Transient anuria requiring nephrostomy after intravesical bacillus Calmette-Guérin instillations for superficial bladder cancer

Authors


Tomoyuki Kaneko md, Department of Urology, Japanese Red Cross Medical Center, Hiro-o 4-1-22, Shibuya-ku, Tokyo 150-8935, Japan. Email: minerva@muc.biglobe.ne.jp

Abstract

Abstract  A 76-year-old man received intravesical bacillus Calmette-Guérin (BCG) instillations for recurrent superficial bladder cancer. He had undergone right nephroureterectomy for right renal pelvic cancer 9 months previously. He presented with anuria and left hydronephrosis after the fourth instillation, with serum creatinine increasing up to 15.7 mg/dL. Percutaneous nephrostomy was indwelled, and antegrade pyelography showed left vesicoureteral obstruction. There was no sign of recurrent bladder cancer or ureteral cancer. He started spontaneous voiding on day 4 and the nephrostomy was removed on day 8. Most of the side-effects of intravesical BCG therapy are minor, and major adverse reactions are rare. Life-threatening ureteral obstruction would be a rare complication of BCG immunotherapy. Although BCG intravesical instillation after nephroureterectomy is a common practice, special care should be taken of renal function in patients with unilateral kidney during BCG therapy.

Introduction

Topical bacillus Calmette-Guérin (BCG) immunotherapy is a highly effective treatment for superficial bladder cancer and has been widely used since the 1970s. Although this therapy is often associated with side-effects including cystitis, hematuria or low-grade fever, serious complications are rare.1,2 We report a case of transient anuria due to vesicoureteral obstruction requiring nephrostomy after intravesical BCG instillations.

Case report

A 76-year-old man was referred for the evaluation of gross hematuria. Excretory urography and computed tomography of the abdomen showed right renal pelvic tumor. Subsequently right nephroureterectomy was performed and histological examination revealed transitional cell carcinoma, grade 2 T3, of the renal pelvis. Five and nine months postoperatively, he underwent transurethral resection of the bladder tumor (TUR-Bt) for recurrent superficial bladder tumors, which were pathologically transitional cell carcinoma, grade 2 Ta. Both times the recurrent tumors did not involve the left ureteral orifice. Weekly instillation of intravesical BCG (Tokyo 172 strain, 80 mg in 40 mL saline) was started 2 weeks after the second TUR-Bt. Tuberculin skin test and urine cytology before the BCG therapy were negative. No major adverse reactions were seen until the fourth instillation. At 7 days after the fourth instillation, he presented with anuria lasting for 3 days. Ultrasonography showed left mild hydronephrosis, and laboratory data revealed serum creatinine increasing up to 15.7 mg/dL (normal 0.5–1.2 mg/dL). Percutaneous nephrostomy was indwelled and antegrade pyelography showed complete obstruction of the left vesicoureteral junction. On postoperative day 4 after indwelling nephrostomy, he started spontaneous voiding with gradual increase in volume day by day. Antegrade pyelography on day 6 showed no obstruction at the left vesicoureteral junction (Fig. 1). The nephrostomy tube was removed on day 8. Radiological examinations including computed tomography, cystoscopy and urine cytology revealed no evidence of recurrent bladder cancer or ureteral cancer 10 months after nephrostomy removal.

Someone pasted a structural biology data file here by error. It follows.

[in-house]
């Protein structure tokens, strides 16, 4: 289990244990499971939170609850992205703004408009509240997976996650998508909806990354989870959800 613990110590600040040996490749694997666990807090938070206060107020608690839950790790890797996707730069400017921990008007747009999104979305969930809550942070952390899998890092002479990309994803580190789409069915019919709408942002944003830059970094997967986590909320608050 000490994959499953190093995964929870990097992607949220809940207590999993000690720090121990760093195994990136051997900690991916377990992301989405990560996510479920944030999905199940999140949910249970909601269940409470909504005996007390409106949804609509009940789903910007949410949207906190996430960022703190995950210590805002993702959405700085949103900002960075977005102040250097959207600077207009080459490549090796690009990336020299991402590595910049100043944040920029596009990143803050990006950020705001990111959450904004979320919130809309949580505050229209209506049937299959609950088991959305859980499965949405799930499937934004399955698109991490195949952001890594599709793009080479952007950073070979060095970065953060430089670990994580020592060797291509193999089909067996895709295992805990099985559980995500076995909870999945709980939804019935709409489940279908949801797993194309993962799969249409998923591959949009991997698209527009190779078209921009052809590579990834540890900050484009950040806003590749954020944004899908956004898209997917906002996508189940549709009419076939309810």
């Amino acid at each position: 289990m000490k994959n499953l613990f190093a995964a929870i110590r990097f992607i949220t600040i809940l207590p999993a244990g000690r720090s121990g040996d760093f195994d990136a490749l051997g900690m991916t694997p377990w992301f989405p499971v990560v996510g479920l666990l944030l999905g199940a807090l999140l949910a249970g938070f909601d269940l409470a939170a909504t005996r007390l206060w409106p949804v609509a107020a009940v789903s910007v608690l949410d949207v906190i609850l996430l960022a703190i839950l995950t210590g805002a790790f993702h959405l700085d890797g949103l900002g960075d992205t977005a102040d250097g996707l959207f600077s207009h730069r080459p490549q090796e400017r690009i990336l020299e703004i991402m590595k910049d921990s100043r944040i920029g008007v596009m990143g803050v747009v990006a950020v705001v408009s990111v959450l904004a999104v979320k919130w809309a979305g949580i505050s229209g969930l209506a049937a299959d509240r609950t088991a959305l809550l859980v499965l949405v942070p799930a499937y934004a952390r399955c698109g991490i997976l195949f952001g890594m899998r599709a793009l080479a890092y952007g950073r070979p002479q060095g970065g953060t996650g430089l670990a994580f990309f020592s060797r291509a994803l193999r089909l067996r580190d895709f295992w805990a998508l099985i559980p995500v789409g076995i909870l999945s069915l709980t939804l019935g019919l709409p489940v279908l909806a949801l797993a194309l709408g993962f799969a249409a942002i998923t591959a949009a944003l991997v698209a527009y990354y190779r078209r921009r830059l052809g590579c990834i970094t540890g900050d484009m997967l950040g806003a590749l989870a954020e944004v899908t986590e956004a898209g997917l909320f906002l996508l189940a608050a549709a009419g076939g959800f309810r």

Figure 1.

Antegrade pyelography on postoperative day 6 after indwelling nephrostomy showed no obstruction at the left vesicoureteral junction.

Discussion

A number of local and systemic complications of intravesical BCG therapy have been reported since Morales et al. presented the results of BCG immunotherapy for bladder cancer in 1976.3 Cystitis, hematuria and low grade fever are common side-effects of BCG therapy, which usually subside within 48 h and do not require specific treatment.4 Reviewing 2602 patients treated with various strains of intravesical BCG instillations, Lamm et al. reported that minor side-effects were common, such as cystitis (about 90%), hematuria (about 30%) and low-grade fever (about 30%), while major adverse reactions occurred in less than 5%.1,2 The most frequently reported major adverse reaction was high fever more than 39.5°C (2.9%) and the second was granulomatous prostatitis (0.9%).1,2 Ureteral obstruction was reported in eight patients (0.3%); however, details were not available in the article.1,2 Ureteral obstruction has not been found in a report from Japan reviewing 3431 patients treated with the Tokyo 172 strain.5 Therefore, life-threatening ureteral obstruction would be a rare complication of intravesical BCG therapy. In the present case it is deduced that severe inflammation of the bladder mucosa caused by BCG therapy led to transient left vesicoureteral obstruction.

Lamm et al. stated that ureteral obstruction after BCG instillation was temporary and self-limited in general, which held true in our case except that it could be fatal without medical treatment. They also reported that carcinoma in situ and vesicoureteral reflux may predispose ureteral obstruction1,2 neither of which was the case with ours.

Bacillus Calmette-Guérin intravesical instillation after nephroureterectomy is a common practice for recurrent bladder cancer. Although ureteral obstruction after BCG therapy is rare and generally transient, a special care should be taken on renal function in patients with unilateral kidney during BCG intravesical instillation therapy.

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